‘Sunshine and rainbows’?

City Council affirms Chico's administrative team and residents question police department's military equipment policy at Tuesday's meeting

Ann Polivka voices concerns about the Chico Police Department’s policy on military equipment use at the City Council meeting Tuesday night (April 19). (Photo by Evan Tuchinsky)

In several ways, the Chico City Council meeting Tuesday night (April 19) went like many under the current configuration. Regular attendees let fly their frustrations—a few boiling over into anger—about homelessness and roads. Other residents came to address a hot-button agenda item involving policing. On notable votes the council split along partisan lines, with lone progressive Alex Brown dissenting from her conservative counterparts.

Yet, Tuesday was different from other meeting nights, almost from the start.

Mayor Andrew Coolidge held a moment of silence for Administrative Services Director Scott Dowell (according to the Facebook page of Sonrise Christian Center, where Dowell was pastor, he succumbed to an illness April 6), and moved to the top of the agenda ratification of Paul Hahn as interim city manager, a hiring the council made at a special meeting April 13. The meeting had two closed sessions—the first wedged into the open session; the second after, as usual—to accommodate performance evaluations of City Attorney Vince Ewing and City Clerk Debbie Presson.

The council affirmed its administrative team, pending the hire of a permanent city manager, by approving Hahn’s contract and giving positive reviews to Ewing and Presson. Councilman Sean Morgan, chair of the performance evaluation committee, gave a particularly glowing endorsement of Presson; he announced that she earned a significant raise (from $145,000 to $165,000) that put her salary on par with other department heads.

Hahn received $207,500—the pay in the contract of previous City Manager Mark Orme—without benefits; he’s a retiree from Butte County, where he was chief administrative officer. Ewing was not subject to compensation adjustment Tuesday, as the city contracts for his services with a firm based in Southern California.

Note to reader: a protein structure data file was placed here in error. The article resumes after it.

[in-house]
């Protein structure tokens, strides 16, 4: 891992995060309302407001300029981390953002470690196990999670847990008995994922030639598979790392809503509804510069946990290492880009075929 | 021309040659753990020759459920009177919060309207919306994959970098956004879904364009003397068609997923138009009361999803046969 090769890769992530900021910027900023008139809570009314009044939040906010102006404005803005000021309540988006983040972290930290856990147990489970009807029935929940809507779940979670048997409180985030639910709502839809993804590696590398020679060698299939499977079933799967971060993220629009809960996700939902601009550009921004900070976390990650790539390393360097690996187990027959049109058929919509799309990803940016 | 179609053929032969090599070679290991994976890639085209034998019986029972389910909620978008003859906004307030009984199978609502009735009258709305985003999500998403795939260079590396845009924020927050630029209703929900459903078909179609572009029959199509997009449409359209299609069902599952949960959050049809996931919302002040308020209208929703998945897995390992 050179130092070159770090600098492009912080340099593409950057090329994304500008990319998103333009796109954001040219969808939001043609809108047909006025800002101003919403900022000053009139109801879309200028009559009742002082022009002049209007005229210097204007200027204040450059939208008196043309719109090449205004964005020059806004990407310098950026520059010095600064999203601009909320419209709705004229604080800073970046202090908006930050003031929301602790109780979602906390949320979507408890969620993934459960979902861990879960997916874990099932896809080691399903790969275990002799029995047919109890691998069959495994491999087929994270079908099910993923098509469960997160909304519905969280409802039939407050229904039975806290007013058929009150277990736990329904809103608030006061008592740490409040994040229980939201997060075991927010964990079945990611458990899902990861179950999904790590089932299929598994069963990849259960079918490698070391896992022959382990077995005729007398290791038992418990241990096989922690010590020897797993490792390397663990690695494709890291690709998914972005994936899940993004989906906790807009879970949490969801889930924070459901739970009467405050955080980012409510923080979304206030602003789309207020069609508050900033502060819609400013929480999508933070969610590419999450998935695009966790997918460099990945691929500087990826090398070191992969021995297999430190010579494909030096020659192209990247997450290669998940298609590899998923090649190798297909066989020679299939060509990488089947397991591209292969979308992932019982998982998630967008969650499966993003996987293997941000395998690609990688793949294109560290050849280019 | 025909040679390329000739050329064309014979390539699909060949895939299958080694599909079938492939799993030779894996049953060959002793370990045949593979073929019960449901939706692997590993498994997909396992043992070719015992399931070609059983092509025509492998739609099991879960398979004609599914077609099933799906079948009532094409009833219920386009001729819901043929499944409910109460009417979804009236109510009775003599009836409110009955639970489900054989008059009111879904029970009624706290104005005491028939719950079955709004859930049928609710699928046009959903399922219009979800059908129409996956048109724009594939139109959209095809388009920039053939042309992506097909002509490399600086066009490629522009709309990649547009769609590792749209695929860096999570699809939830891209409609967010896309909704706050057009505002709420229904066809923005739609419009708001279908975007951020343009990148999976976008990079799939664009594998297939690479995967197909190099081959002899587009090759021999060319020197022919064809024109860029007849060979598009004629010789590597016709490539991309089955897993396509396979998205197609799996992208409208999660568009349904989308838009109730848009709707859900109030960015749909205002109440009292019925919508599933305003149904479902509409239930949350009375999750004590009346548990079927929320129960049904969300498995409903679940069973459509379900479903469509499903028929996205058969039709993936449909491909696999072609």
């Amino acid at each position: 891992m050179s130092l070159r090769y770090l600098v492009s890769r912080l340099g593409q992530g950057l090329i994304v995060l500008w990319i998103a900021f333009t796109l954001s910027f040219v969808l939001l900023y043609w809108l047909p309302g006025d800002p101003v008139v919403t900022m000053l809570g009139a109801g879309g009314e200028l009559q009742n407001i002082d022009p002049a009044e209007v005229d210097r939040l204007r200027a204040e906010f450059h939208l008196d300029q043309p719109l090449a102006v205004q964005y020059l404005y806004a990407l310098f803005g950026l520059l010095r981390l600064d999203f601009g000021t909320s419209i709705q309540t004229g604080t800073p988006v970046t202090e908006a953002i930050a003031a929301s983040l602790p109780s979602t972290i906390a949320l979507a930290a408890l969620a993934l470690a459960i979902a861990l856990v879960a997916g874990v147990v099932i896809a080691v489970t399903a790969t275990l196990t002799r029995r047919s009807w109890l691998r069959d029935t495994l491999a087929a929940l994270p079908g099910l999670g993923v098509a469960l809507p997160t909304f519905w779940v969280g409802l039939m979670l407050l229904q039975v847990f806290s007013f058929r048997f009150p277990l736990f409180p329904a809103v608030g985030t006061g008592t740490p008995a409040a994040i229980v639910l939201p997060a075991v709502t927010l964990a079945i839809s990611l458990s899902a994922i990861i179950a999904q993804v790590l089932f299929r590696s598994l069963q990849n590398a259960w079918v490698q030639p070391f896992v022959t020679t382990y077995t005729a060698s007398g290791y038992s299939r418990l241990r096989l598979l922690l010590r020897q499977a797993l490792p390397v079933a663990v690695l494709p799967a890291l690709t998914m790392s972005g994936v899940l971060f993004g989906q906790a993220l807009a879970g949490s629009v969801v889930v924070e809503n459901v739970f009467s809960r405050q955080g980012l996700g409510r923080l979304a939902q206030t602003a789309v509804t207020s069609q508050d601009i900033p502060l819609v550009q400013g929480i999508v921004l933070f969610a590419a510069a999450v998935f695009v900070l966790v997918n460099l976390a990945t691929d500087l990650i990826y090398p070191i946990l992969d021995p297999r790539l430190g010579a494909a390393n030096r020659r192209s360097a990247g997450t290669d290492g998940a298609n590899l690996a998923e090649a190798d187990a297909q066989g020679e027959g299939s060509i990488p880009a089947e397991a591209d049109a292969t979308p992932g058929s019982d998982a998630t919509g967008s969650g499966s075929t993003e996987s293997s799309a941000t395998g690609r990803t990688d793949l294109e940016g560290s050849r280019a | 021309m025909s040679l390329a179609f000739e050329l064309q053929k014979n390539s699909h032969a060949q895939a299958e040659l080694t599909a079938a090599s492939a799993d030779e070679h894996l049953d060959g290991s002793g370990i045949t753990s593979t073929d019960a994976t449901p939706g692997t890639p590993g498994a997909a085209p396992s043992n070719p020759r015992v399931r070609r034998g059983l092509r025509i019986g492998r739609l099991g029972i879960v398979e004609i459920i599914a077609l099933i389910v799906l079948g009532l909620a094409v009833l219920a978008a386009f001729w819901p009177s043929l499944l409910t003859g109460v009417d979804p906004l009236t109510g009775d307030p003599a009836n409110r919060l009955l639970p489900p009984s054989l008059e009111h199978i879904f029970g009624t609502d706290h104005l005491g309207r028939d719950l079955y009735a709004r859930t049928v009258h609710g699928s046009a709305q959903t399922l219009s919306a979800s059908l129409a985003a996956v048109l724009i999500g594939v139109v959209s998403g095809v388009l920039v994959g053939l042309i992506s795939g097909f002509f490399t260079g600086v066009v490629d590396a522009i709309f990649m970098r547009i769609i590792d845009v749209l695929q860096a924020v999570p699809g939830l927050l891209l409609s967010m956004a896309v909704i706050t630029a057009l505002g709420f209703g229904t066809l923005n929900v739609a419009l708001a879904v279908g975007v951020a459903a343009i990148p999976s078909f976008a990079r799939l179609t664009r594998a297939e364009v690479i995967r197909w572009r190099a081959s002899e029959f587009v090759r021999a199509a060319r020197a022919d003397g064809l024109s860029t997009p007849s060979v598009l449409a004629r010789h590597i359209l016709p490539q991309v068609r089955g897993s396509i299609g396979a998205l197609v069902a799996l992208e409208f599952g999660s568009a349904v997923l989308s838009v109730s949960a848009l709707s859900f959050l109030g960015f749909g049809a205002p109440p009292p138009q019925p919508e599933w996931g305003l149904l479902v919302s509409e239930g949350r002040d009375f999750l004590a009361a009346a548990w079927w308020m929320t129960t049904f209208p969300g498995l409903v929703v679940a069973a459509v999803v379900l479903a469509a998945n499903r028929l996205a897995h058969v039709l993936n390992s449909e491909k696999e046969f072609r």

This was technically the third meeting with Ewing and Presson’s evaluations on the agenda but the first with substantive discussion. Thus, the council broke away for 90 minutes, reconvening at 9:25 p.m.

“It’s not fair to evaluate your staff at 11 o’clock at night when everybody just wants to go home,” Morgan told the CN&R before heading into the second closed session, which coincidentally ended around 11.

“I think, honestly, they were both good [reviews]. In the city attorney’s, we’d start talking about stuff that we weren’t there to talk about [i.e., cases] … and in the city clerk’s, we went through all kinds of things—looked back all through COVID, the Zoom meetings she had to set up; we’ve had two council members go away [Kami Denlay and Scott Huber], council member appointments, we lost a city manager [Orme], we lost an interim city manager [Police Chief Matt Madden]. …

“I think the term I used was linchpin. Our city clerk keeps things going.”

Public speakers have consistently shared that sentiment, but they have not been effusive about Ewing. No one called for his replacement Tuesday, but such has occurred previously.

Not speaking to Ewing in particular, Coolidge told the CN&R by phone the next morning: “Whereas the community might have an issue one way or another with somebody, they don’t necessarily see the day-to-day workings that we see, so our perspective is different sometimes than the community’s perspective.”

Brown’s perspective differs, too. She echoed colleagues’ support of Hahn, both with her vote and words. On other matters, she articulated a divide—not only within the council but citywide.

“We really needed a transition in leadership at the administrative level with the city manager,” she told the CN&R by phone. “I’m hoping Mr. Hahn will be the kind of collaborative, transparent and steady leader that we need at this time.

City Attorney Vince Ewing (left) shares a light moment with Interim City Manager Paul Hahn and Deputy City Manager Jennifer Macarthy as City Clerk Debbie Presson (rear) sorts speaker cards for Tuesday’s meeting. (Photo by Evan Tuchinsky)

“This council has a propensity to position things as being all fine and sunshine and rainbows and we’re doing great. I think last night, some of the tone that was shared about the transitions that we’re facing and our next steps kind of reeked of that. I struggle a little bit with that, given the theme of lack of transparency with the public and pretty significant changes in our community that have led to some pretty significant consequences.”